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Thaler, 72 and a professor at the University of Chicago, is one of the founders of behavioral economics and finance, a field which once drew derision from some academics before entering the mainstream over the past decade. He was made a Nobel laureate for shedding light on how human weaknesses such as a lack of rationality and self-control can ultimately affect markets.
The co-author of the 2008 best-seller “Nudge” has “built a bridge between the economic and psychological analyses of individual decision-making,” the Royal Swedish Academy of Sciences said in a statement.
Thaler’s “Nudge” theory, crafted with former White House adviser Cass Sunstein, suggests small incentives can prod people into making certain decisions. The work has informed politicians looking for ways to influence voters and shape societies at a time when budget deficits limited their scope to spend and the 2008 financial crisis caught many economists off guard.
Former U.S. President Barack Obama and ex-U.K. Prime Minister David Cameron both appointed teams to study if behavioral economics could be used to save their governments money and drive economies. Behavioral policy making is now spreading through the world, from Singapore to Australia.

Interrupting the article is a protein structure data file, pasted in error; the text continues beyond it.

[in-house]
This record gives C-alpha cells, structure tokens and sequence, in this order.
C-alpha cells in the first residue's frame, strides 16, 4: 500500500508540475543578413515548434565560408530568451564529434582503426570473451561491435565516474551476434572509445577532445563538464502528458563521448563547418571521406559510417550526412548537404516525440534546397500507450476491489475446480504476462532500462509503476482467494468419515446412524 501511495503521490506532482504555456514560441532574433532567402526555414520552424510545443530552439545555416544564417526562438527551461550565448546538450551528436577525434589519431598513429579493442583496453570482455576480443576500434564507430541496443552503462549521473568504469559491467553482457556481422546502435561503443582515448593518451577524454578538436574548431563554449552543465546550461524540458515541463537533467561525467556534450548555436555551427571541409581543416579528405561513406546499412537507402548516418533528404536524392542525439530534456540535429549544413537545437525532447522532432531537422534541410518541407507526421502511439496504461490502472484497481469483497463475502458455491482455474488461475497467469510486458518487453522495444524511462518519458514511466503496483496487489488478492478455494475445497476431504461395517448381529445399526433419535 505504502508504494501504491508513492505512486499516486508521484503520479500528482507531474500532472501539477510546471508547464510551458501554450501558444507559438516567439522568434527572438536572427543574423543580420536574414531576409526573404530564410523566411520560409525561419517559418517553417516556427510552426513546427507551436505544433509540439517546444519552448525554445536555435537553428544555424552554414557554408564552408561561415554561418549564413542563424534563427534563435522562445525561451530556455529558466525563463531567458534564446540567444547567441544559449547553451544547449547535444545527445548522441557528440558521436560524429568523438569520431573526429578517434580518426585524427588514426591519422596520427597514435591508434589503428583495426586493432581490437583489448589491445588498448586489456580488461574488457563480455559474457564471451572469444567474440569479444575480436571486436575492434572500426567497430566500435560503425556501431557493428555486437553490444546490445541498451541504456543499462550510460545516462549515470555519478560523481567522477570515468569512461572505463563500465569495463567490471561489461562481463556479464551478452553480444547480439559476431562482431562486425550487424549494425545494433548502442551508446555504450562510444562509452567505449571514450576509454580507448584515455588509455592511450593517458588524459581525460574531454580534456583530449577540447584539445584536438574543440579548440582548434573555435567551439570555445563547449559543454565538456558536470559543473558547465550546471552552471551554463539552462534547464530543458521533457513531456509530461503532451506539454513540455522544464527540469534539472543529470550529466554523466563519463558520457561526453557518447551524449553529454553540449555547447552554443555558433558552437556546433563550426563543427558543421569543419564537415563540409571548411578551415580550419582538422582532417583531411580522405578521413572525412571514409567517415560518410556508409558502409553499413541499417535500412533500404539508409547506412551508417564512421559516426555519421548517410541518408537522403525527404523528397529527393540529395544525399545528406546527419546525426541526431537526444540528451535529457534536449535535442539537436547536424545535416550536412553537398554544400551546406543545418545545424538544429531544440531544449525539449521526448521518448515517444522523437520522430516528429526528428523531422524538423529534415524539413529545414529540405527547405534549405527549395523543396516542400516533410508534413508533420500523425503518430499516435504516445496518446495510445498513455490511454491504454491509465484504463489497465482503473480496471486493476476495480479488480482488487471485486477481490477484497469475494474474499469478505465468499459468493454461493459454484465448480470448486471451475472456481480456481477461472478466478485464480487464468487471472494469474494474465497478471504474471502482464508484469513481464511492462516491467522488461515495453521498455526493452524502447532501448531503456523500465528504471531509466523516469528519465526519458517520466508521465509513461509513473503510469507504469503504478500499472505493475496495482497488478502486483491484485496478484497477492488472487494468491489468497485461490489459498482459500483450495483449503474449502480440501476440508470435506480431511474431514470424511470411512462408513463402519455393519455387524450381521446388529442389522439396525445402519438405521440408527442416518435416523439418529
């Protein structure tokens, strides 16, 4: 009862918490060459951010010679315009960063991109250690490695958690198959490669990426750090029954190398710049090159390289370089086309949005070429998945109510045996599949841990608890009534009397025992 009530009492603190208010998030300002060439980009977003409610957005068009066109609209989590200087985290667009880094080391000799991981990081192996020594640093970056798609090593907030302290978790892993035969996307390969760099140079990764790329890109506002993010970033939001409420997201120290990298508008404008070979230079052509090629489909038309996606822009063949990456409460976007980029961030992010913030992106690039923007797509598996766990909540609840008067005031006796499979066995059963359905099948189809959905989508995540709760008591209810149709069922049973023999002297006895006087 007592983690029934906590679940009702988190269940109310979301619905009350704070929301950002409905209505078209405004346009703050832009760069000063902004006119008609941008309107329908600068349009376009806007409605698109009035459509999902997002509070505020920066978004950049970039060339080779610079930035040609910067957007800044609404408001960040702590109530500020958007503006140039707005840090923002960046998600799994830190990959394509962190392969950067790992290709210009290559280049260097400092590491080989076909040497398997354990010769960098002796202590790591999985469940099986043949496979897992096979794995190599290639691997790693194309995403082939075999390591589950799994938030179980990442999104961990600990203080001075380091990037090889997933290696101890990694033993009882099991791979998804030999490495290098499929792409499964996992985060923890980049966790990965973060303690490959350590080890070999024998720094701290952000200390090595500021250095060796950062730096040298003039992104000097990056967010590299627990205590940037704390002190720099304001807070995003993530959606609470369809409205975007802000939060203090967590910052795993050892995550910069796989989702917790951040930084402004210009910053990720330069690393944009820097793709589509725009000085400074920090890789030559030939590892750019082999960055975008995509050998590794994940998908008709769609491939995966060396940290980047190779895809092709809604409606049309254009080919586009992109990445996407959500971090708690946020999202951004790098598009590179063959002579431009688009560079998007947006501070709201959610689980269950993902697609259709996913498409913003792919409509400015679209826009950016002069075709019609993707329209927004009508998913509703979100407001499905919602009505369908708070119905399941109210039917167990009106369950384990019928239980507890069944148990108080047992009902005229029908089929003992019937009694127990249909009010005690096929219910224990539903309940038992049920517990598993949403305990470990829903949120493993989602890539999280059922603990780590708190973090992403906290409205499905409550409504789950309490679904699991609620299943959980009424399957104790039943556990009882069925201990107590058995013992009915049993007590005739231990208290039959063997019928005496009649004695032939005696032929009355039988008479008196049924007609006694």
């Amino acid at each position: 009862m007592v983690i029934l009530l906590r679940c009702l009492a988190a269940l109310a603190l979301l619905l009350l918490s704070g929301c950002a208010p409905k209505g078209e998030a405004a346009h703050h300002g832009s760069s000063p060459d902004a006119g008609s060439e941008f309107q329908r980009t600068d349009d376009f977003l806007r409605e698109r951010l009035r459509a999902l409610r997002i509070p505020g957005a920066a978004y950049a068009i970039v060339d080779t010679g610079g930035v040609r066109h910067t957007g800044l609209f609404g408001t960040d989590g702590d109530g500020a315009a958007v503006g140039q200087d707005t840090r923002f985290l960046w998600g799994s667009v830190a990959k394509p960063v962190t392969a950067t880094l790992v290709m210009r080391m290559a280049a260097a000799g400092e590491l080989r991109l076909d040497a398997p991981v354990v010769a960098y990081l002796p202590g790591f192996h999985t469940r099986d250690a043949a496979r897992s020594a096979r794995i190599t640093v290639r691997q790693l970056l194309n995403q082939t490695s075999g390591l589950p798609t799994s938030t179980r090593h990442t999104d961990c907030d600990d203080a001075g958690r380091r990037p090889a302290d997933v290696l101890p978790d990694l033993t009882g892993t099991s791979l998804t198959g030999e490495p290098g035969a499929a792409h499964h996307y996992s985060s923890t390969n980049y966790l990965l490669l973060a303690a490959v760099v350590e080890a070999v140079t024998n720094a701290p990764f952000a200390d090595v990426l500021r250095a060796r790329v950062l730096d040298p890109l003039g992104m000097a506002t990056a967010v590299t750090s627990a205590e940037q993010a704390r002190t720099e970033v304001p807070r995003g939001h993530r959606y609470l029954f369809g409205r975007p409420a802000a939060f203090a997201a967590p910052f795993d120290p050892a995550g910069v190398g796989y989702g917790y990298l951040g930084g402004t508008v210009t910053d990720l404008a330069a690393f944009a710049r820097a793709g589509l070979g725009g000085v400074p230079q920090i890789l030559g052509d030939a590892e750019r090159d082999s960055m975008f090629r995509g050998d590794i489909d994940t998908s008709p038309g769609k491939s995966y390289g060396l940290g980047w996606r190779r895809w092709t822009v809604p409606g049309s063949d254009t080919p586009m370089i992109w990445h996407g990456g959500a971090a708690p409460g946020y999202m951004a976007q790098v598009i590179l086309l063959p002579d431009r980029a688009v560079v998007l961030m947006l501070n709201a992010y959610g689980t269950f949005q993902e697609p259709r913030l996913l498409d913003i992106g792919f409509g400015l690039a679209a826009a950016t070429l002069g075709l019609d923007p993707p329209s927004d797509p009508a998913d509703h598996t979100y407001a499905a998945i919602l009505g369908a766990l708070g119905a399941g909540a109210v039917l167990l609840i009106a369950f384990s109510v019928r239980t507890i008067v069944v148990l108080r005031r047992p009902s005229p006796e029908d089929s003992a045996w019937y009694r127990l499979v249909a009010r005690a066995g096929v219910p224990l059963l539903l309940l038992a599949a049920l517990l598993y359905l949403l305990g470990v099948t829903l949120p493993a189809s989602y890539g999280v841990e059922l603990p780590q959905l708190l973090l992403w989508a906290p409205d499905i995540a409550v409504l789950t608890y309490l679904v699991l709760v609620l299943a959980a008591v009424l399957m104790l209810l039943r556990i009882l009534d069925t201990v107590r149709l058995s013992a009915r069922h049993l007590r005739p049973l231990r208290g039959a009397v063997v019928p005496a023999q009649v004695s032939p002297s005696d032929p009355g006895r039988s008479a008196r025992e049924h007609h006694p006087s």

“From studying human beings rather than using abstract models you get better policies, better answers for paying taxes, donating organs, getting people back to work,” said David Halpern, chief executive officer of the London-based Behavioural Insights Team, which was partly inspired by Thaler’s ideas and has worked with the academic. “We’ve still got a long way to go. There are so many policies which involve human behavior.”
On a call with journalists after the announcement, Thaler said the most important impact of his research is “the recognition that economic agents are human, and that economic models have to incorporate that.”
Thaler developed the theory of “mental accounting,” explaining how people make financial decisions by creating separate accounts in their minds, focusing on the narrow impact rather than the overall effect.
His research on “fairness,” which showed how consumer concerns may stop firms from raising prices in periods of high demand, but not in times of rising costs, has also been influential, according to the Swedish academy. He revealed how people succumb to short-term temptations, which is why many people fail to plan and save for old age.